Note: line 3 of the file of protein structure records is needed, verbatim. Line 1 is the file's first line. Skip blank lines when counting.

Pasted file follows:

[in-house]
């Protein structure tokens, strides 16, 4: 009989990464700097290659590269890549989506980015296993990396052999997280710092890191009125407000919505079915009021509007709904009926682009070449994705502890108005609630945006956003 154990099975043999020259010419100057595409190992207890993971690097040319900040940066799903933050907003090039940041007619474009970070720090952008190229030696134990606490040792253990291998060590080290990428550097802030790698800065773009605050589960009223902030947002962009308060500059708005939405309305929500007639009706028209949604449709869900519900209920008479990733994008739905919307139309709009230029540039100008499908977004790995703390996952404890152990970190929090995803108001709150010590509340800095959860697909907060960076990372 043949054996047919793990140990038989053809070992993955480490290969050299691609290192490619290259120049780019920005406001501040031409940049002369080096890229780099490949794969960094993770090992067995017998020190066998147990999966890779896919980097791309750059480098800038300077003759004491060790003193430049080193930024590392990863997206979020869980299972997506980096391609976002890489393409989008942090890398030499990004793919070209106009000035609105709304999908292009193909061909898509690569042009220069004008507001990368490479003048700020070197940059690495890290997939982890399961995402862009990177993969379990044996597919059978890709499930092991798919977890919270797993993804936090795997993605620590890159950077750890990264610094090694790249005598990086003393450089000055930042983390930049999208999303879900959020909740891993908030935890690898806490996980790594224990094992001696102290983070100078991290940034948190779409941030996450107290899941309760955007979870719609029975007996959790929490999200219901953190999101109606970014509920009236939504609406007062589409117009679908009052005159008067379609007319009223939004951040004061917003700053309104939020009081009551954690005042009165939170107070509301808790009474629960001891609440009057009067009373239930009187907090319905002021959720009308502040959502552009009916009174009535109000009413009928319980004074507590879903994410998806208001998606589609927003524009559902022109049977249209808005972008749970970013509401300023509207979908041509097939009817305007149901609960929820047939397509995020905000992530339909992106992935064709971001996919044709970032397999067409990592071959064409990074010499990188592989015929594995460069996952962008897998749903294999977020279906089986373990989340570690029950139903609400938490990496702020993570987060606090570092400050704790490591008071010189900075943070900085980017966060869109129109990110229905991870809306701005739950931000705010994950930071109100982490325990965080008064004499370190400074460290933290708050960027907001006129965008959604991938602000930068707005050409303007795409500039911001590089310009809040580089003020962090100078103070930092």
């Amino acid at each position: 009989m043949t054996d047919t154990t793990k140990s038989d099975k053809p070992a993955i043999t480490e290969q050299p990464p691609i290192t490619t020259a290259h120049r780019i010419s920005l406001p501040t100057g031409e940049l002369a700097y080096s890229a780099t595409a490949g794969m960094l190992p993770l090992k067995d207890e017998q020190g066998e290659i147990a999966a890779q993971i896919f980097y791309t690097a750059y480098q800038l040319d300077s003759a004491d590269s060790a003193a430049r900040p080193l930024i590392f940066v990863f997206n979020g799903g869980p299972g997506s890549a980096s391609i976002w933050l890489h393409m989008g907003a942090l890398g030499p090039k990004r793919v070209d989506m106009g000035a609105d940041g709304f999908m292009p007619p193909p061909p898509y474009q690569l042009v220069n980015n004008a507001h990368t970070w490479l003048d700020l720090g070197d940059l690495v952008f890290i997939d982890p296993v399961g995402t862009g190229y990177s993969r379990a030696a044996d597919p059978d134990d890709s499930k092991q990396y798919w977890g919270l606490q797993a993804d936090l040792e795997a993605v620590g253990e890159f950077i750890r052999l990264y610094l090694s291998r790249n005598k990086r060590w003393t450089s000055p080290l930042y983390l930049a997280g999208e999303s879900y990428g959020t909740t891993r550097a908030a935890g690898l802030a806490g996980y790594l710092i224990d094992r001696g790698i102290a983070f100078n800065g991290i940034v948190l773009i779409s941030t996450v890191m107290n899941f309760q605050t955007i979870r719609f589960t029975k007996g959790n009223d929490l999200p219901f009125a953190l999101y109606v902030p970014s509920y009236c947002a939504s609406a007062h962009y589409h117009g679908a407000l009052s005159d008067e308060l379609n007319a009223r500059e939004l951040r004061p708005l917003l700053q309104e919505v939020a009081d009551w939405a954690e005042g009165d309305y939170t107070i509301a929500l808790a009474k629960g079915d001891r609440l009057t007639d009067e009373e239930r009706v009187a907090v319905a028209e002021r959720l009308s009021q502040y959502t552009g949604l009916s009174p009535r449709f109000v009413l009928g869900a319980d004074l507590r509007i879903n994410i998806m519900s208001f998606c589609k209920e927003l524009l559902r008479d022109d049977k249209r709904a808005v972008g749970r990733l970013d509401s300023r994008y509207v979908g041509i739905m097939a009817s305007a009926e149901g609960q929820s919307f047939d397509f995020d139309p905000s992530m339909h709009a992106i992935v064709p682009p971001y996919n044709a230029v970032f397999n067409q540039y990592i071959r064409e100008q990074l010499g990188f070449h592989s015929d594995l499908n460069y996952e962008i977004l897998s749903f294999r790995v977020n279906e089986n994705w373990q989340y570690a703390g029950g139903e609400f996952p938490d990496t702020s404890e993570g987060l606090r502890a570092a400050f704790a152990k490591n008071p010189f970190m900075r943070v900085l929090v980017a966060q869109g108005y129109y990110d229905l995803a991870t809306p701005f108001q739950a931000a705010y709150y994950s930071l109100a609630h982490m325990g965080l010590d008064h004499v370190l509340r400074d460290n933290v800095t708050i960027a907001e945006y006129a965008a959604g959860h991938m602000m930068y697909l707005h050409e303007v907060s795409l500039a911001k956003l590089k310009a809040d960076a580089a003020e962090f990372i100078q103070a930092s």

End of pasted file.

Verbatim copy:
């Amino acid at each position: 009989m043949t054996d047919t154990t793990k140990s038989d099975k053809p070992a993955i043999t480490e290969q050299p990464p691609i290192t490619t020259a290259h120049r780019i010419s920005l406001p501040t100057g031409e940049l002369a700097y080096s890229a780099t595409a490949g794969m960094l190992p993770l090992k067995d207890e017998q020190g066998e290659i147990a999966a890779q993971i896919f980097y791309t690097a750059y480098q800038l040319d300077s003759a004491d590269s060790a003193a430049r900040p080193l930024i590392f940066v990863f997206n979020g799903g869980p299972g997506s890549a980096s391609i976002w933050l890489h393409m989008g907003a942090l890398g030499p090039k990004r793919v070209d989506m106009g000035a609105d940041g709304f999908m292009p007619p193909p061909p898509y474009q690569l042009v220069n980015n004008a507001h990368t970070w490479l003048d700020l720090g070197d940059l690495v952008f890290i997939d982890p296993v399961g995402t862009g190229y990177s993969r379990a030696a044996d597919p059978d134990d890709s499930k092991q990396y798919w977890g919270l606490q797993a993804d936090l040792e795997a993605v620590g253990e890159f950077i750890r052999l990264y610094l090694s291998r790249n005598k990086r060590w003393t450089s000055p080290l930042y983390l930049a997280g999208e999303s879900y990428g959020t909740t891993r550097a908030a935890g690898l802030a806490g996980y790594l710092i224990d094992r001696g790698i102290a983070f100078n800065g991290i940034v948190l773009i779409s941030t996450v890191m107290n899941f309760q605050t955007i979870r719609f589960t029975k007996g959790n009223d929490l999200p219901f009125a953190l999101y109606v902030p970014s509920y009236c947002a939504s609406a007062h962009y589409h117009g679908a407000l009052s005159d008067e308060l379609n007319a009223r500059e939004l951040r004061p708005l917003l700053q309104e919505v939020a009081d009551w939405a954690e005042g009165d309305y939170t107070i509301a929500l808790a009474k629960g079915d001891r609440l009057t007639d009067e009373e239930r009706v009187a907090v319905a028209e002021r959720l009308s009021q502040y959502t552009g949604l009916s009174p009535r449709f109000v009413l009928g869900a319980d004074l507590r509007i879903n994410i998806m519900s208001f998606c589609k209920e927003l524009l559902r008479d022109d049977k249209r709904a808005v972008g749970r990733l970013d509401s300023r994008y509207v979908g041509i739905m097939a009817s305007a009926e149901g609960q929820s919307f047939d397509f995020d139309p905000s992530m339909h709009a992106i992935v064709p682009p971001y996919n044709a230029v970032f397999n067409q540039y990592i071959r064409e100008q990074l010499g990188f070449h592989s015929d594995l499908n460069y996952e962008i977004l897998s749903f294999r790995v977020n279906e089986n994705w373990q989340y570690a703390g029950g139903e609400f996952p938490d990496t702020s404890e993570g987060l606090r502890a570092a400050f704790a152990k490591n008071p010189f970190m900075r943070v900085l929090v980017a966060q869109g108005y129109y990110d229905l995803a991870t809306p701005f108001q739950a931000a705010y709150y994950s930071l109100a609630h982490m325990g965080l010590d008064h004499v370190l509340r400074d460290n933290v800095t708050i960027a907001e945006y006129a965008a959604g959860h991938m602000m930068y697909l707005h050409e303007v907060s795409l500039a911001k956003l590089k310009a809040d960076a580089a003020e962090f990372i100078q103070a930092s």